April 2, 2008
Cow-Human Hybrid Survives for Three Days
Crossing human eggs with cow eggs to produce an embryo may be well-intentioned according to the scientific community, but those in opposition view the concept as monstrous.
In England, at Newcastle University, a team has grown hybrid human-cow embryos for the first time in order to provide research tools for stem-cell based solutions. The embryos were produced after human DNA was injected into eggs from cows' ovaries.
These embryos lasted three days prior to dying. According to Dr. Teija Peura, director of human embryonic stem cell laboratories at the Australian Stem Cell Centre, these "99 percent human" embryos could boost research and help develop therapies for Parkinson's, Alzheimer's, and spinal cord injuries that human or animal embryos alone could not.
This method of embryo creation, somatic cell nuclear transfer (or SCNT) has previously been done between animal species, but this attempt is different. Dr. Peura stated, "If successful, they would provide an important additional research tool to help realization of stem cell-based therapies for human diseases." According to her encouraging all avenues of research including SCNT is incredibly important, especially "if we want to fulfill the promises of stem cell technologies."
This is not the first time hybrid embryos have been produced. Dr. Hui Zhen Sheng of the Shanghai Second Medical University previously fused rabbit eggs with human cells to produce embryos which eventually yielded stem cells.
Peura's colleague, Dr. Andrew Laslett warned that the cow/human bond had not yet produced stem cells; it was only an academic possibility.
Embryos are not allowed to be developed past two weeks according to a license given to Newcastle University by the Fertilization and Embryology Authority. Next month, the British Parliament will debate the long-term future of similar embryonic research.
Until further debate and legislation occurs, the debate about the embryos will continue. Professor John Burn, head of the Institute of Human Genetics at the university said in defense of the process, "If the team can produce cells which will survive in culture, it will open the door to a better understanding of disease processes without having to use precious human eggs." He continued by stating that these eggs may not be used to treat patients due to safety issues, but they may further the development of new stem cell therapies, regardless.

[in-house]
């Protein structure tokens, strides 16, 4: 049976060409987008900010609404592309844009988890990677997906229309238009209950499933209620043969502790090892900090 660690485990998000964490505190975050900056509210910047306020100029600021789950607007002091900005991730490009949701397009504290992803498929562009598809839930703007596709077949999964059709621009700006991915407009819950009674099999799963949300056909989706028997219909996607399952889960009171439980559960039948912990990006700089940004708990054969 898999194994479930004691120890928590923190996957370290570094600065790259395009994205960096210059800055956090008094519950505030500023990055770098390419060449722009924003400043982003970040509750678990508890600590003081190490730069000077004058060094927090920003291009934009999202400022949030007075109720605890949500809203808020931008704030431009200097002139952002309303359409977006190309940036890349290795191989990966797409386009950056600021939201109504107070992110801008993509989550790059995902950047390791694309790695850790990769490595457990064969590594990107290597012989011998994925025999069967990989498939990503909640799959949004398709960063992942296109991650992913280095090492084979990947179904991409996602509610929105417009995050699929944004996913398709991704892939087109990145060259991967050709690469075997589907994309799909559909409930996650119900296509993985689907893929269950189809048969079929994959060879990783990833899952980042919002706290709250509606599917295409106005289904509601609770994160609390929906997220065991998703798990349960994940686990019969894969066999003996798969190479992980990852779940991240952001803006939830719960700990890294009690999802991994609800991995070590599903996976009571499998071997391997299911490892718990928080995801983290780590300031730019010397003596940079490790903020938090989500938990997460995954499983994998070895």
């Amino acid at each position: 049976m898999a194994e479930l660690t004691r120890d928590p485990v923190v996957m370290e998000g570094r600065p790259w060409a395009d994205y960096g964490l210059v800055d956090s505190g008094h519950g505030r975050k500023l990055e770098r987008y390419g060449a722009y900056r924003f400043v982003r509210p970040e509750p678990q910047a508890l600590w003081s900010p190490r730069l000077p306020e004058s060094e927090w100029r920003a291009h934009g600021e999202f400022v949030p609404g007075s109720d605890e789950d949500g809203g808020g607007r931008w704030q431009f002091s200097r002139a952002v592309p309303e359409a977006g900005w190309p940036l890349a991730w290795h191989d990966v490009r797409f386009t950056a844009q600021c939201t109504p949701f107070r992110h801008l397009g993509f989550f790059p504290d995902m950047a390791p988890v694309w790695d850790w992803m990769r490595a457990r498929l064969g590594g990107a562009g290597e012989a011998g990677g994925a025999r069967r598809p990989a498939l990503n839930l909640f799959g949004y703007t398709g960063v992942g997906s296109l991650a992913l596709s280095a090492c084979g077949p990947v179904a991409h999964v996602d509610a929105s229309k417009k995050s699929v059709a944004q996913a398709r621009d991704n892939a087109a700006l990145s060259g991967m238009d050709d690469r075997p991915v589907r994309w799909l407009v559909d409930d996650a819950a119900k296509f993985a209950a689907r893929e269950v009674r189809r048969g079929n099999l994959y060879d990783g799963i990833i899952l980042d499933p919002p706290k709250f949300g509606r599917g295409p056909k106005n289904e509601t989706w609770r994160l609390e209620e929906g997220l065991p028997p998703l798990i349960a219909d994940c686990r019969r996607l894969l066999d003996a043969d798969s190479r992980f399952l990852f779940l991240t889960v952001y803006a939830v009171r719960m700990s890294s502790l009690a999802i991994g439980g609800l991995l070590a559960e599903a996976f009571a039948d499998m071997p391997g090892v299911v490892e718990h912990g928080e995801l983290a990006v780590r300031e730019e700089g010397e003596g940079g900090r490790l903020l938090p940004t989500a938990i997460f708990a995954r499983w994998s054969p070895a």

Kevin McGovern, the director of the Caroline Chisholm Centre for Health Ethics supports the way that Britain's Catholics view the creations. He too thinks the practice is "monstrous". He said, "An "An almost-human embryo is being created and then it's being destroyed," he said. "I cannot see that that respects human life or the dignity of human life."
McGovern goes on to claim that almost human embryos are the equivalent of human beings, and these are things that shouldn't be used in a lab experiment. He is correct in stating that the possibilities are endless and no one can predict what might grow from these embryos. He said, "What is being created is life." He voices some concerns, similar to those that others in opposition have voiced, stating, "If this is approved in the UK, there will be renewed pressure to permit it here, and we will travel further down the slippery slope of allowing just about anything."
On the Net:
"Animal-Human Hybrids Created in the UK"
Australian Stem Cell Centre
"Rabbit Eggs Used to Grow Human Stem Cells"
Human Fertilization and Embryology Authority